Conditions inside the Atalissa “bunkhouse” continue to make headlines this morning.
The Des Moines Register took a tour inside the building that housed a group of mentally disabled men who worked at a nearby turkey plant and has a story full of details:
The former gymnasium of the 106-year-old schoolhouse is where Henry’s Turkey Service used to host holiday parties for the men and community workers. A disco ball hangs over the room, and decorations, including jumbo “playing cards” that might have been used for a game night, sit along the edge. In one corner of the gym is an old barber chair, with tufts of hair underneath it. A former stage is now a recreation area with a new flat-screen television surrounded by shabby chairs and a pool table.
Some of the bunkhouse rooms smell of urine. Soiled, moldy mattresses are stacked in a hallway. Dust and grime is everywhere. Emergency exits are plainly marked, but many are padlocked, and access to some is blocked by heavy furniture. Power strips loaded with electrical appliances dangle in midair, hanging by their cords.
Folks in Texas, where “the boys” came from, have taken notice. The Houston Chronicle has coverage.
Voting is making news
The Gazette tucks news inside the paper that Linn County officials have charged 12 felons who voted in November with voter misconduct and are investigating 46 other voters suspected of giving false addresses. Felons can get their voting rights back in Iowa, but not until they’ve completed all sentences and related obligations.
Meanwhile, state leaders are talking about allowing 17-year-olds to vote in June primaries so long as they will turn 18 before the November election. Party presidential caucuses already allow 17-year-olds to participate. Radio Iowa reports that the bill cleared the House State Government Committee on a party-line 12-9 vote, with Democrats in support and Republicans voting no.
This must be the latest piece of the GOP’s elaborate strategy to attract young voters.
Animals are also in the news.
A state lawmaker wants to shoot more of them, bobcats in particular. Rep. Richard Arnold, R-Russell, wants bobcat hunting quotas increased, leading to an eventual open season on the dread turkey-killers.
And if those bobcats want to say their prayers, perhaps they can go to Underwood Hills Presbyterian Church in Omaha. The church already holds dog-friendly services, according to the Omaha-World Herald, so I’m sure a few bobcats could get in. Dogs have been worshipping at the church since December.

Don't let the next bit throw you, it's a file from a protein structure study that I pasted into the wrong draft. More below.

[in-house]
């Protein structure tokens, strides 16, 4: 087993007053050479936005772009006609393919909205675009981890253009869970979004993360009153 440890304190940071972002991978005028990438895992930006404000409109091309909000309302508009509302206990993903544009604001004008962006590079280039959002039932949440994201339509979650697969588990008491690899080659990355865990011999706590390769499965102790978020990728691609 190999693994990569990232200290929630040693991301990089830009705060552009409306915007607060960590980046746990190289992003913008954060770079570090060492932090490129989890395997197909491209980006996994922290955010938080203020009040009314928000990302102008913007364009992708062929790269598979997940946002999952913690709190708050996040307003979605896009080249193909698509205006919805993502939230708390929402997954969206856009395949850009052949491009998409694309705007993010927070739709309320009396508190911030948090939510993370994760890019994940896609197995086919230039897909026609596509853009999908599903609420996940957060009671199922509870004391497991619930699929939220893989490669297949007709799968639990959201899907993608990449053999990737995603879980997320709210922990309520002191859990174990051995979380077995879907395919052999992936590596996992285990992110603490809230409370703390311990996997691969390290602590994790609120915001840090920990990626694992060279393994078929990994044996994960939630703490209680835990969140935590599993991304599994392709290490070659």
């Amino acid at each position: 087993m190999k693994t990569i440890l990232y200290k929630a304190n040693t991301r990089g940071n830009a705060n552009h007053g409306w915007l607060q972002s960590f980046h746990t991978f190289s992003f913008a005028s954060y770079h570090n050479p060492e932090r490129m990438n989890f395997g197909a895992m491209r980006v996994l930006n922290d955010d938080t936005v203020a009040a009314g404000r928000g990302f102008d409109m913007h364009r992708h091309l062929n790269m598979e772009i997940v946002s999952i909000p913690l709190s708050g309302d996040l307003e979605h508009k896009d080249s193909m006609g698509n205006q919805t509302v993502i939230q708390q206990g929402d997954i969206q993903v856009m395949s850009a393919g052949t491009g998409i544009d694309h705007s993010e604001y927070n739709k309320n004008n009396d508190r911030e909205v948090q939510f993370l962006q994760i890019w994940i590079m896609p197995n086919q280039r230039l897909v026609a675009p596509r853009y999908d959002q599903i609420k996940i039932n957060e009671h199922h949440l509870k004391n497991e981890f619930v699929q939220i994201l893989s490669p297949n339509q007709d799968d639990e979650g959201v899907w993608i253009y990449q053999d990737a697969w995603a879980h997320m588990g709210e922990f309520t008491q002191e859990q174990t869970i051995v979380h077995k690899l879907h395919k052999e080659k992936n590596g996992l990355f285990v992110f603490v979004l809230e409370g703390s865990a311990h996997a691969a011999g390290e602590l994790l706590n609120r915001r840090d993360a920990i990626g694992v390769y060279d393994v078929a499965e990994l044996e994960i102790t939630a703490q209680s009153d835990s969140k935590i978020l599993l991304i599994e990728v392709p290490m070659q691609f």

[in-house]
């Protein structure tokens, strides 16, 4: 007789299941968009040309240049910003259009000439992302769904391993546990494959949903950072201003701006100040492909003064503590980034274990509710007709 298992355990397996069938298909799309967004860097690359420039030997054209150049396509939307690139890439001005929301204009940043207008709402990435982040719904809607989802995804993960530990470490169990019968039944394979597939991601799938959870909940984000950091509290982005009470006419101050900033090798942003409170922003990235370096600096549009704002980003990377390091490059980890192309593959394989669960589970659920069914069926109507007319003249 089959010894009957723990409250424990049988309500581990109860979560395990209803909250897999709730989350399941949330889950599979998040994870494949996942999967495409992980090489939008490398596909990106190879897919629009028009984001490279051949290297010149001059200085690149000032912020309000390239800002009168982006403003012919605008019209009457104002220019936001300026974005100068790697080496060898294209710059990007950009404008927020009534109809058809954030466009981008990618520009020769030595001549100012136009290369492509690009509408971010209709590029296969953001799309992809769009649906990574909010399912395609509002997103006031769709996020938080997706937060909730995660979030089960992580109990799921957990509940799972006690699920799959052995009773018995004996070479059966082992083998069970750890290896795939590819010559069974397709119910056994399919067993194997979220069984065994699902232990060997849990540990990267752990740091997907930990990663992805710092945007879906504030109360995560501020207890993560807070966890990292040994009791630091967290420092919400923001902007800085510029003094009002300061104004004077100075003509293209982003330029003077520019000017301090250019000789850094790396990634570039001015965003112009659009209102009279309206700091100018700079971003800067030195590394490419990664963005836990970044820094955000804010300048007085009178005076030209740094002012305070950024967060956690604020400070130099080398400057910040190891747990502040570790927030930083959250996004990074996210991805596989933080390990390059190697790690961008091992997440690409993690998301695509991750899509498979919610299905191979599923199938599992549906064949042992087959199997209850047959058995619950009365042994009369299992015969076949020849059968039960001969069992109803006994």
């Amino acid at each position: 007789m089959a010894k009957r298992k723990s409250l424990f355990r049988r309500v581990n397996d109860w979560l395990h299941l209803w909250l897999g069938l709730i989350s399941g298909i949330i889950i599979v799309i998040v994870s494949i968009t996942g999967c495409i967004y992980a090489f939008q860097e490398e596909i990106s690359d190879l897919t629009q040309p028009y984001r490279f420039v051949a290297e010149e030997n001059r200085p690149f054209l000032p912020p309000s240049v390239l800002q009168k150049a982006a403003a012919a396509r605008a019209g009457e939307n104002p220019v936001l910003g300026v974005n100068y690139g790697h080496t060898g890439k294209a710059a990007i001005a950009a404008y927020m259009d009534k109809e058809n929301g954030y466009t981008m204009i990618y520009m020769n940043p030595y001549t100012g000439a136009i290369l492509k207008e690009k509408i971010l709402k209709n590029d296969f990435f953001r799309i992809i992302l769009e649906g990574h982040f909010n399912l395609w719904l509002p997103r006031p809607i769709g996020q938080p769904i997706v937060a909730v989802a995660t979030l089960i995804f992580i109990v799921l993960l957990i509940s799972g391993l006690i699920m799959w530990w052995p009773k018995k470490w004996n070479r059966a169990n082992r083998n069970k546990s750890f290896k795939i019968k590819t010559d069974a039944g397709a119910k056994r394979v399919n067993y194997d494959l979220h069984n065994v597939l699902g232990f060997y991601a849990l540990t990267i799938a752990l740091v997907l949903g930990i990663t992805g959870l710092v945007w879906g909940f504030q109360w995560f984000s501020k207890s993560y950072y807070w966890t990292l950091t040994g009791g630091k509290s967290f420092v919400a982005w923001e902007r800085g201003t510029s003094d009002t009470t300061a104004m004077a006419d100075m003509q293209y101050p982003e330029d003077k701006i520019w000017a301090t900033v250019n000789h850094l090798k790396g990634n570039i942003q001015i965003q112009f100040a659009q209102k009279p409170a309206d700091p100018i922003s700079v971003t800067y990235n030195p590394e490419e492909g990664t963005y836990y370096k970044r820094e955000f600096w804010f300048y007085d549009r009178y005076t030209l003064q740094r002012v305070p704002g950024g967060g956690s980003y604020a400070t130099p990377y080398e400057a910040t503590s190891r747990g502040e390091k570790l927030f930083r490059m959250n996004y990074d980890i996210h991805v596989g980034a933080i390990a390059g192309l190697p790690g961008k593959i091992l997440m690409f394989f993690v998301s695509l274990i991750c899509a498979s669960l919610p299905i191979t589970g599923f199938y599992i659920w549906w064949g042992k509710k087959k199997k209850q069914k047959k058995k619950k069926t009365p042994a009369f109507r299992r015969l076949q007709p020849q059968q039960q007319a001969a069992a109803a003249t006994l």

So far, about 20 people – most with dogs – have attended each week. On one recent Thursday, the crowd grew to more than 40 people and about as many dogs. Most aren’t among the church’s roughly 85 members.
The dogs don’t make messes. Just in case, there’s a plastic supply bin in the back.
And they usually don’t bark. At one service, when a pup gave a timely woof after Balestri’s post-gospel “amen,” people in the pews laughed.
So what else is fuzzy?
The Waterloo Cedar Falls Courier uses fuzzy and hazy to describe the details surrounding the drunk driving arrest of rookie State Rep. Kerry Burt, D-Waterloo. He was arrested in Ankeny, and police there say an accident report was also filed. But Charlotte Eby reports that they won’t release it. Sure, there was an accident, but the police say can’t prove Burt was at the wheel.
Understand the cops’ explanation? Didn’t think so. Stay tuned.
And how about caterpillars? But not the fuzzy kind. The big bulldozer kind, now made by a lot fewer people than a few months ago. The Quad-City Times fronts President Obama’s stop at the Caterpillar plant in East Peoria. The president says the stimulus will create new jobs. Plant execs say not at Caterpillar, at least not for a while.
After Obama’s 20-minute speech, Caterpillar CEO Jim Owens told reporters that because the stimulus doesn’t include as many building projects as he would like, the company won’t rehire its thousands of laid-off workers any time soon.
“The honest reality is we probably have to have more layoffs before we start hiring,” Owens said.
In fact, Caterpillar this week offered early retirement packages to 2,000 more workers.
If you still have a job, and a dog, say your prayers.